WCLwt2- (Leah and Katie)
Our first time racing a pair was a unique challenge, and it paid off! We were 4th in the time trial, won our repechage and ended up placing 4th overall in our final.
The two doubles joined forces on Monday in the lightweight quad. Amanda’s excellent steering skills kept us out of the buoys despite strong gusts, and gave us a place in the A final, where a EUSA qualification was at stake. With Newcastle and Durham in the adjacent lanes having produced similar time trial results, all three crews knew that anything could happen in that final. Behind off the start, we pushed to gain back our position, making an early move on Newcastle, to which the blue stars instantly responded, keeping the crews level. 750 m into the race, Anneloes called for a push on Durham. With each stroke, we moved up on our purple competition. Keeping our strokes long and powerful, we pushed off the Durham crew, trying to stay level with Newcastle. At 500 to go, Newcastle was two seats up, and we knew it was now or never. Ellie took up the rate and we sprinted with every last bit of power we had left after three intense days of racing. *beep*-*beep*, two finish beeps immediately after each other, but which beep was for which crew? With the enraging difference of 0.22 seconds, Newcastle took home the bronze, but with the amazing consolation that with our fourth place, we had secured a place for OUWLRC at the European University Rowing Championship in Jönköping, Sweden.
Henley Boat Races
Henley, 30th March 2019
Blue Boat Race Report
7 months of training and we have 7 minutes to justify it. 7 minutes to justify the countless early mornings on the water, the seemingly endless steady-state ergs, the agonising 2k tests, and not just the work of the 9 people in the boat, but of the squad that has pushed them there, the coaching staff who have encouraged and corrected, and the support team who have worked tirelessly in the background to keep the squad running. No wonder Race Day feels huge.
The pre-race paddle helps to calm nerves and is a chance to get rid of jittery mistakes before the race – the wobbly dress rehearsal before the spectacular performance. We hope. We go through the familiar sequence of warm-up, bursts and starts, finishing with a race rehearsal over the full course. As we paddle back, it is strange to think that the next time we pass the island, we will be finishing the Boat Race.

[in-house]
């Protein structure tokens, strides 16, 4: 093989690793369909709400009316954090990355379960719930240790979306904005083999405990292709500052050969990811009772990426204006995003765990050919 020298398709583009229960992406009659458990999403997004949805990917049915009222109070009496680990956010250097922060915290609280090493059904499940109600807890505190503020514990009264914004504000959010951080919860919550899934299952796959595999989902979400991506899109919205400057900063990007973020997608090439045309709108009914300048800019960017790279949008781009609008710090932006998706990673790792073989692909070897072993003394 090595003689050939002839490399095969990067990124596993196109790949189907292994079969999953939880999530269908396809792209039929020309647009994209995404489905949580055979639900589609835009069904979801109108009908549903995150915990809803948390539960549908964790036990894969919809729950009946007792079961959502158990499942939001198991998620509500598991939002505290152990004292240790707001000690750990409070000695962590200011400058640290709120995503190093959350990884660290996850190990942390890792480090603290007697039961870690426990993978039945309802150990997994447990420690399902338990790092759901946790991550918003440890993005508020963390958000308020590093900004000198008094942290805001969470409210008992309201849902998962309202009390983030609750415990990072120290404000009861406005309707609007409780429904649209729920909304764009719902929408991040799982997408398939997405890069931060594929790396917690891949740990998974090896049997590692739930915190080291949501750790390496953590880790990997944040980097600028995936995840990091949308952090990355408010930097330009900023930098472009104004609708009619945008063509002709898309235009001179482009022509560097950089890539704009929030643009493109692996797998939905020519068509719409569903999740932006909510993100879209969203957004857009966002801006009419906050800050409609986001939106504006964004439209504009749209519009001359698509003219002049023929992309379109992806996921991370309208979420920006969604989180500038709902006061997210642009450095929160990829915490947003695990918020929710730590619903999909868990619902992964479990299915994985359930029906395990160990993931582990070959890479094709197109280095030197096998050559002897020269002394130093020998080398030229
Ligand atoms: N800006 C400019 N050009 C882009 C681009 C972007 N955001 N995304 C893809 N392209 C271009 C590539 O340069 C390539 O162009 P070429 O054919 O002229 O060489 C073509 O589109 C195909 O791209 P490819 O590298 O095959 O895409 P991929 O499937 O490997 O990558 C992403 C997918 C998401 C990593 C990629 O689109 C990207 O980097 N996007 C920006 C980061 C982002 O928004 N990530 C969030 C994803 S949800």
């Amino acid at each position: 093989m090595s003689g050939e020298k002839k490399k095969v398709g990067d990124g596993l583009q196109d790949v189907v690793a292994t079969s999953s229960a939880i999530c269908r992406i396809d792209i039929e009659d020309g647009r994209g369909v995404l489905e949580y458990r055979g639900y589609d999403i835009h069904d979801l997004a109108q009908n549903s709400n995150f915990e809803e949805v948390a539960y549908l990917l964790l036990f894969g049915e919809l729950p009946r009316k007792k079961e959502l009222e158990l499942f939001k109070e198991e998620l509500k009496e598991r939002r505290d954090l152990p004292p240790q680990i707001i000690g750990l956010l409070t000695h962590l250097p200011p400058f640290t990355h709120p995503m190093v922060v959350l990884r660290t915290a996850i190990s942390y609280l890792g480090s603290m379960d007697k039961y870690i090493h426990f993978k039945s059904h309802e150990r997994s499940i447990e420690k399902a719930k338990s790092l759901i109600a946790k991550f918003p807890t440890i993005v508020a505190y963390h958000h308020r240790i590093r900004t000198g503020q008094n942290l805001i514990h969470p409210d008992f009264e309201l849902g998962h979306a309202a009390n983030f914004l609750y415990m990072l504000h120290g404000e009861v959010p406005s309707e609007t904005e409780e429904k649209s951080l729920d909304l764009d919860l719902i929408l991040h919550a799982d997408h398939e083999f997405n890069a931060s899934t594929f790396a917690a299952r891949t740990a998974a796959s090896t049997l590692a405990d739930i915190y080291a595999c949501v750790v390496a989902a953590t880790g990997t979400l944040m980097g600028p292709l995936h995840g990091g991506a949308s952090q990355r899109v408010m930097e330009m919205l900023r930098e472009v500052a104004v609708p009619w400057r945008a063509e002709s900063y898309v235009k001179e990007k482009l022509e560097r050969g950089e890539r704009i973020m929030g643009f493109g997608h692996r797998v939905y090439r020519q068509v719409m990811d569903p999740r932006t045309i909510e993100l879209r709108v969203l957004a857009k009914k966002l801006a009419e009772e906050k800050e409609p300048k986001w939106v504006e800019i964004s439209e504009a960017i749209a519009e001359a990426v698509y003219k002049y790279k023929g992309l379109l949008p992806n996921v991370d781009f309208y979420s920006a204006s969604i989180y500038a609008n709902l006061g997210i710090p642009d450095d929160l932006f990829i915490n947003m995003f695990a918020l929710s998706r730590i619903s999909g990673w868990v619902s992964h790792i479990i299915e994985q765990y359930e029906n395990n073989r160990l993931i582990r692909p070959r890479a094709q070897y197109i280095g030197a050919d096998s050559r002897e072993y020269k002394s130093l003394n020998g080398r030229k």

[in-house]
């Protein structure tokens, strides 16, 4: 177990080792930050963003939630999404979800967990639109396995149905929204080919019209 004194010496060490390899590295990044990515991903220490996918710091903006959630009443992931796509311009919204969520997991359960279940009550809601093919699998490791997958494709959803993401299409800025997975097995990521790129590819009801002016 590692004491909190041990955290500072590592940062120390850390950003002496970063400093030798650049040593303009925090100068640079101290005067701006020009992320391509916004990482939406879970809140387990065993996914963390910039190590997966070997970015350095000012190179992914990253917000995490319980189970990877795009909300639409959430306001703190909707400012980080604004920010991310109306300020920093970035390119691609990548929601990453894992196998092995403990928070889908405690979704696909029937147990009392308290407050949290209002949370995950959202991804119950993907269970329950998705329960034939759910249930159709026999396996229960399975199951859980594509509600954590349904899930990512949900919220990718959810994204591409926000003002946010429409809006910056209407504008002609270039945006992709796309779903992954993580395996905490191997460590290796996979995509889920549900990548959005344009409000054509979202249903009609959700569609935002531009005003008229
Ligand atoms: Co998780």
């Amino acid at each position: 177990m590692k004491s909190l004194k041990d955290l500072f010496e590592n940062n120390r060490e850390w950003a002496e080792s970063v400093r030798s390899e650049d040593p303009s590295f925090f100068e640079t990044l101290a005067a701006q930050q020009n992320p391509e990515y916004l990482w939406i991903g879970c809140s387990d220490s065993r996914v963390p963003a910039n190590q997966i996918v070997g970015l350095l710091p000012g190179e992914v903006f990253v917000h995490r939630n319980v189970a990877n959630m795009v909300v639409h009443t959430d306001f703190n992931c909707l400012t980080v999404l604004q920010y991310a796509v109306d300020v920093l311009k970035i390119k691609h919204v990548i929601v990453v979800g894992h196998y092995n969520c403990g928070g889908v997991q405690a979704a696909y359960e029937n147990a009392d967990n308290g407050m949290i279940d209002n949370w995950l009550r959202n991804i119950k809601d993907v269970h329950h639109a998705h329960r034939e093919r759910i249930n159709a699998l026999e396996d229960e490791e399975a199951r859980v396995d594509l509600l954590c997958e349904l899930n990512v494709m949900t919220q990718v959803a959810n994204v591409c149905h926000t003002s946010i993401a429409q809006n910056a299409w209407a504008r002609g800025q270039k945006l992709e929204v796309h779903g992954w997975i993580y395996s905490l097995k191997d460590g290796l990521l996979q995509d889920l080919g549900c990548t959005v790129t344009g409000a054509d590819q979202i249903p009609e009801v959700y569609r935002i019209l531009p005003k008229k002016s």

Waiting around is often the hardest part of racing, but thankfully the few hours left before the race pass quickly and we are soon back at the boathouse for the final preparations: our last land warm-up; our last set of squat jumps; the last time we “get hands on” the boat, but more importantly, a last reminder to trust each other and do what we have been training to do.
We get the boat on the water and push off to the cheers of the growing crowd of supporters, but after that it is “heads in the boat”. No distractions, dark or light blue; just a focus on the job at hand. The warm-up passes in a bit of a blur and then we are backing down onto the stake boats, just like we’ve done so many times in race visualisations at the Henley House. The mental rehearsals have really paid off, making it all feel reassuringly familiar. As Steph Cullen said when she gave us our kit earlier this week, this race is ours to take, and as Jolet will later call to us in the race, we will “show them what dark blue can do”.
“Cambridge…Oxford…attention…GO!” 16 blades drive through the water to drag the eights up to racing speed. Cambridge take 2 seats off the start, much as we expected, but Jolet calls for us to sharpen up and we begin to move back, drawing level as we start our first push just before Upper Thames. It feels like we have hit a wall of sound, the energy from the cheers at Upper Thames coinciding with the call that Jolet is on the 2-seat of the Cambridge boat, that “this is our race”. It is all we need. We are up and will continue to walk. Distance is deceptive in a boat, and it is hard to believe her when Jolet calls that she has their bowball, but that is all the more reason to push harder. Our second push comes just after the slight bend, stopping Cambridge taking their advantage. Then it is 700 m to the island, one final straight. Our race plan becomes personal, Jolet asking each pair to do their bit. We have 500 m to overturn the result from last year, to add to the tally of dark blue victories. At 300 m, we are supposed to take up the rate and wind to the finish. Turns out we don’t have much of a wind left in us, but whatever there is is channelled into that sprint for the line. 200 m – sharpen up, keep pressing, this is it. 100 m – keep it long, give it everything. Last 5 strokes for Chris.
We had done it. We had won the Boat Race.
The Blue Boat crew would like to thank everyone that made this race possible. Thank you to those who organised the event itself, and to those who have supported the squad throughout the season. The nutrition advice (Jasmine), physiotherapy (Caitlin), massages (Briony, Tom and Simon), sports psychology support (Heather), physiology testing (Filipe) and spin classes (Goose) were invaluable. Thank you also to the squad as a whole – the standard of the racing crew would not have been nearly so high without your hard work throughout the season. This really is a shared victory. Finally, thank you to Chris and Jill for everything that you give to this squad, and particularly to Chris for coaching the Blue Boat through the last few weeks of training. We hope we made it worthwhile.
Crew: Jolet Mimpen (cox), Fiona Jamieson (stroke), Grace Hanna, Ellie Watts, Naomi Holland (president), Grace Joel, Katie Hurt, Leah Mitchell, Katherine Ferris (bow)
Coach: Chris O’Hara
Women’s Lightweight Boat Race 2019 – Oxford, 2 ½ lengths, 6:28